Changing Tides in Maine’s Election

Sean Mahoney | @SeanCLF

Tides in Maine vary enormously along the coast – tides along the sandy southern coast in York range between 5 to 7 feet while the tides in Eastport range from 18 – 21 feet. This week’s election results in Maine were more like the Eastport tides than the ones in York.

Maine is the first state to enact a same-sex marriage law by a vote of the general public. Mainers chose to replace Senator Olympia Snowe, a Republican long known for her independent streak, with an actual independent, former Governor and now Senator-elect Angus King. And Mainers also voted to replace the Republican majorities in the State House of Representatives and the State Senate with a Democratic majority in both houses. All of this is good news for Maine and for Maine’s environment.

Senator-elect King is an eloquent and thoughtful leader when it comes to climate change, an issue that received embarrassingly little attention in the Presidential election until the nation witnessed the devastation and loss of Superstorm Sandy, just the latest in a series of increasingly severe weather events that have caused death and destruction along the Atlantic coast. Prior to running for Senate, King not only talked the talk but he walked the walk, developing wind power projects here in Maine. While CLF is likely to have its disagreements with Senator-elect King on certain matters, his election to the Senate will provide that body with a strong voice for acting on climate change in a way that is both good for our communities and good for our economy.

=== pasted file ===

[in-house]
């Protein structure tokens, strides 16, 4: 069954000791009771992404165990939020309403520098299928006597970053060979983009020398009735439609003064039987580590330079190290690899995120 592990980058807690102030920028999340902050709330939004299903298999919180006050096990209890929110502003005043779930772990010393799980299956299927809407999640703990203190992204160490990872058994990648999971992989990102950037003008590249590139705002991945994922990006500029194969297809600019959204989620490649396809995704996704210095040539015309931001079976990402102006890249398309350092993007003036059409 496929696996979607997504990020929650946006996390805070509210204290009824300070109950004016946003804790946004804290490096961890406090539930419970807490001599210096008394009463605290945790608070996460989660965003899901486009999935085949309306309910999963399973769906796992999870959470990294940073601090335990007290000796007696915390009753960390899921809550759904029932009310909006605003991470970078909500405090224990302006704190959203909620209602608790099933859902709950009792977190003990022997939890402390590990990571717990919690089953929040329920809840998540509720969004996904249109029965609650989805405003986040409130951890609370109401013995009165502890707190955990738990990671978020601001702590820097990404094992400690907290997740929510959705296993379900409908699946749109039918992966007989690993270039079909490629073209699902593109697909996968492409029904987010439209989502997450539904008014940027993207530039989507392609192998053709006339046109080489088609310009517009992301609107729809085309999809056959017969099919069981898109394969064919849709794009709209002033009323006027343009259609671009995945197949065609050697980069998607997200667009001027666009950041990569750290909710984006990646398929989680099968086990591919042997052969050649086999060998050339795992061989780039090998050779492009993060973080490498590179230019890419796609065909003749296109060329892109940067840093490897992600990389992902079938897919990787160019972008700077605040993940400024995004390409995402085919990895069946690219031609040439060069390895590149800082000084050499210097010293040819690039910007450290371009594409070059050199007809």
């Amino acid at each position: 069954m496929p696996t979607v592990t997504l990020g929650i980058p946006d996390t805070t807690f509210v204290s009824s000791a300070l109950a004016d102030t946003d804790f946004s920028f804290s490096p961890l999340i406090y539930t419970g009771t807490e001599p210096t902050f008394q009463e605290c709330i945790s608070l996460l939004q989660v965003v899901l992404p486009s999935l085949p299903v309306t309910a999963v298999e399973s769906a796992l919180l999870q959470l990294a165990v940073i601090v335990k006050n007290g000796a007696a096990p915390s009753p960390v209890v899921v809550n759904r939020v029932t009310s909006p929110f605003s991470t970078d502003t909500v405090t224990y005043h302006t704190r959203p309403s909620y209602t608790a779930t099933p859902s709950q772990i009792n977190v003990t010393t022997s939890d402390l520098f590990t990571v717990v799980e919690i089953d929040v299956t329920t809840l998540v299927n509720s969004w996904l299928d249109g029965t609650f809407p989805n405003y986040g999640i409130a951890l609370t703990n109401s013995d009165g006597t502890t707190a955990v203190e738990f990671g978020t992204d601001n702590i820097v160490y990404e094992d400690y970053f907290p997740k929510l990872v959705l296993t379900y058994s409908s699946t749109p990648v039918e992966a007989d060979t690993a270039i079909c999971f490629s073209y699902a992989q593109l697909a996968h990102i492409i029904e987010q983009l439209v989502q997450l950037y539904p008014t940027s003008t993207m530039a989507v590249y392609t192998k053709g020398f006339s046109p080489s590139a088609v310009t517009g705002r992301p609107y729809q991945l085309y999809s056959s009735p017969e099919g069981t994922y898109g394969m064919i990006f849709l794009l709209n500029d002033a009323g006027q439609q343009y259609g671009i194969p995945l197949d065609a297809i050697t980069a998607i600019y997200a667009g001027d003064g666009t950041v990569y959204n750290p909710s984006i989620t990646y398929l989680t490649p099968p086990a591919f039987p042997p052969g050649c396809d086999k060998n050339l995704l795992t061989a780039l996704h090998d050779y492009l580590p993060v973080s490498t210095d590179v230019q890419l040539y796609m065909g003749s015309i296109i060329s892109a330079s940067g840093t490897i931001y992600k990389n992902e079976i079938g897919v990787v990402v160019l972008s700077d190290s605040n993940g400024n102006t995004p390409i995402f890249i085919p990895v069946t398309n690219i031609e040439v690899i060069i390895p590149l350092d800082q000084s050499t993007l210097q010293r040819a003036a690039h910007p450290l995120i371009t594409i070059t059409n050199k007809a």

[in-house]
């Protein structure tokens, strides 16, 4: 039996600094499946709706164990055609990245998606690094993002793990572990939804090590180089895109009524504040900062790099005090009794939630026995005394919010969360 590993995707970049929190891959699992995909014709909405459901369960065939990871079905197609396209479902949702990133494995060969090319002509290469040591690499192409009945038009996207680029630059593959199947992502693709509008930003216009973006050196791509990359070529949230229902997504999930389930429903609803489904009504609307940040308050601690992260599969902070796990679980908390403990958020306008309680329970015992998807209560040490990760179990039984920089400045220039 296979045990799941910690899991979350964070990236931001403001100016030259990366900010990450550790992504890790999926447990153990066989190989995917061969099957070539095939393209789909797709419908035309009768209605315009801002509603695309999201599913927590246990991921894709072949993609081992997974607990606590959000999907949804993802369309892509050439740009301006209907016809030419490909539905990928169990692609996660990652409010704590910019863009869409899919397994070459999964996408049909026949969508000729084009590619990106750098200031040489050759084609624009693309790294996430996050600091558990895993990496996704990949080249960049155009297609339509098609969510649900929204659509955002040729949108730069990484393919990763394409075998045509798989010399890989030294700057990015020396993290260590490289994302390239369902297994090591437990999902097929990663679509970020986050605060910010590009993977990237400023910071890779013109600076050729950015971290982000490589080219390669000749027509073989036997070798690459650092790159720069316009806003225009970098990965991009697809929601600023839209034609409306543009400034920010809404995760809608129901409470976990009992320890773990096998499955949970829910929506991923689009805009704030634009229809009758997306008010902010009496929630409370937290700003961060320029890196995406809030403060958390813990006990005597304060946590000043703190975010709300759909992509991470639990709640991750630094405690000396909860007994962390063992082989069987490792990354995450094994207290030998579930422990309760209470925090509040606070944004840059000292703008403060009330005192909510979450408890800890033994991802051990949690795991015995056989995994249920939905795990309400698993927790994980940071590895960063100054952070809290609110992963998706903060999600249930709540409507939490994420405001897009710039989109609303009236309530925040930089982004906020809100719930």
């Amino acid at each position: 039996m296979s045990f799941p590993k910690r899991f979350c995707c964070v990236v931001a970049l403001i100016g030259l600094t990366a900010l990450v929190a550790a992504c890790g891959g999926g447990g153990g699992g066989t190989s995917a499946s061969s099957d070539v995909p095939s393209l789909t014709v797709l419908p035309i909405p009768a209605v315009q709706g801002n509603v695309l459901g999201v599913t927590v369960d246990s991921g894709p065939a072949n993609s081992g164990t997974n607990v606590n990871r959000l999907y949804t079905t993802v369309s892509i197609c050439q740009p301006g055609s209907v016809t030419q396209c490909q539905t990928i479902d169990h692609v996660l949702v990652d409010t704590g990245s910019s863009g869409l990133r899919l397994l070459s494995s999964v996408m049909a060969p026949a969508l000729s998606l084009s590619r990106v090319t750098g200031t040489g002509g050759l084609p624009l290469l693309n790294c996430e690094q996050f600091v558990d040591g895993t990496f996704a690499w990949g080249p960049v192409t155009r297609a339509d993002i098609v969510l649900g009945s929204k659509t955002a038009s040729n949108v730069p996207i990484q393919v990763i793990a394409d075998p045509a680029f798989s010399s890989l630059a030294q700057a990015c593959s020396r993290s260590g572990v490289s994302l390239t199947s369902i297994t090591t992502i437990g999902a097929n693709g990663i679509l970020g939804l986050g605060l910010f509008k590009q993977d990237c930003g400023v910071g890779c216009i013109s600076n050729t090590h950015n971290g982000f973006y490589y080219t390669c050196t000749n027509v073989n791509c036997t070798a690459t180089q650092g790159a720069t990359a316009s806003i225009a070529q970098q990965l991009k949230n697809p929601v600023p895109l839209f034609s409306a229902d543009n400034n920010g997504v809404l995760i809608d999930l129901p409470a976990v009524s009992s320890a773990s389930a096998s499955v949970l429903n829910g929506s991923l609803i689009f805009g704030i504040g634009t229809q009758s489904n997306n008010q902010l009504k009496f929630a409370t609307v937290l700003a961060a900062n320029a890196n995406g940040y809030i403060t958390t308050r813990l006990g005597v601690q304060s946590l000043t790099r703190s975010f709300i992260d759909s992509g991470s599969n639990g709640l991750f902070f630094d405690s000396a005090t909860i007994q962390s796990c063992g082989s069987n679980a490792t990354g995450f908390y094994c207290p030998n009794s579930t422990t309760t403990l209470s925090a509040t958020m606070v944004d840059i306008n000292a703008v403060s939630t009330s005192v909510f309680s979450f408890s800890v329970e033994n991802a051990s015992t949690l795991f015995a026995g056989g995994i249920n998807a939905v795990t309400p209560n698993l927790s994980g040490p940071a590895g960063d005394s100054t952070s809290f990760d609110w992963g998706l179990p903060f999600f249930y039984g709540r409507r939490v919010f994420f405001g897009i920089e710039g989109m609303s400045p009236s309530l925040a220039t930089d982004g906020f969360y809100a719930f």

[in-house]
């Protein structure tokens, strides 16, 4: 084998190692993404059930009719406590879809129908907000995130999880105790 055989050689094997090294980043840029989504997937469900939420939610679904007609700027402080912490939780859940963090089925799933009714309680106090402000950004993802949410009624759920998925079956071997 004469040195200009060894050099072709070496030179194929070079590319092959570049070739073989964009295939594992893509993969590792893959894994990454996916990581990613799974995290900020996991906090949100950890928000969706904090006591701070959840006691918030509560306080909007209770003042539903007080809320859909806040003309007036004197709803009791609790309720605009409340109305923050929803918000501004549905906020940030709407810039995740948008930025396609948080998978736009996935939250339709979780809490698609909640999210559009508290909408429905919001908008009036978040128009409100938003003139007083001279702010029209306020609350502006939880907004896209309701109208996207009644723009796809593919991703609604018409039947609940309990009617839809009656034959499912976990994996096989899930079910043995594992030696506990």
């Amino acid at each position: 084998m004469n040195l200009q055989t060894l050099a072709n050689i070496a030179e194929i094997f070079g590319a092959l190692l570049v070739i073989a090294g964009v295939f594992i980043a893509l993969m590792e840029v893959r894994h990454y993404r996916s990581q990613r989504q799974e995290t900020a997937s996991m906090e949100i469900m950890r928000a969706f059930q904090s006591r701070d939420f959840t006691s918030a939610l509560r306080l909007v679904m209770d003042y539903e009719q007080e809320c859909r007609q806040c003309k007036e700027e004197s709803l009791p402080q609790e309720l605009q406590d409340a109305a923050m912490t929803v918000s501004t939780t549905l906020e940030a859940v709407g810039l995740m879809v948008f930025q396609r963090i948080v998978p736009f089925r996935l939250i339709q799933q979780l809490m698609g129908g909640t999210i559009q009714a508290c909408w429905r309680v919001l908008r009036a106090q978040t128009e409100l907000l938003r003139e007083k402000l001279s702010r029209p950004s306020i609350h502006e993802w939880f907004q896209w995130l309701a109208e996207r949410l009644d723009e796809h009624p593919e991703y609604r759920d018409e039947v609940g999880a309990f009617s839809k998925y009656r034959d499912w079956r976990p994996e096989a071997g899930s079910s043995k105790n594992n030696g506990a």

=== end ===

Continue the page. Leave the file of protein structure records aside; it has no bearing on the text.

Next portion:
Closer to home, the loss of one party rule at the State House in Augusta marks the end of the hegemony of the LePage Administration over the past two years. With control of both the House and the Senate, the LePage administration was able to push through many changes to Maine’s regulatory structure to the detriment of the environment with little benefit to the economy. Whether that was in limiting access to the Board of Environmental Protection, making it easier for a Canadian company to conduct open pit mining or eviscerating the Land Use Regulatory Commission, the track record of the current administration has been deeply troubling and well worth the D grade it received from the Maine Conservation Voters recently.  Indeed, had it not been for a few courageous and principled members of his own party, the damage would have been even greater.

With both chambers of the legislature now controlled by what the Governor calls the “opposition,” the LePage tide is now receding and one hopes that means that instead of trying to recreate the false dichotomy of environment vs. economy, Augusta can focus on the real challenges and opportunities for Maine’s environment and its economy.

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Maine

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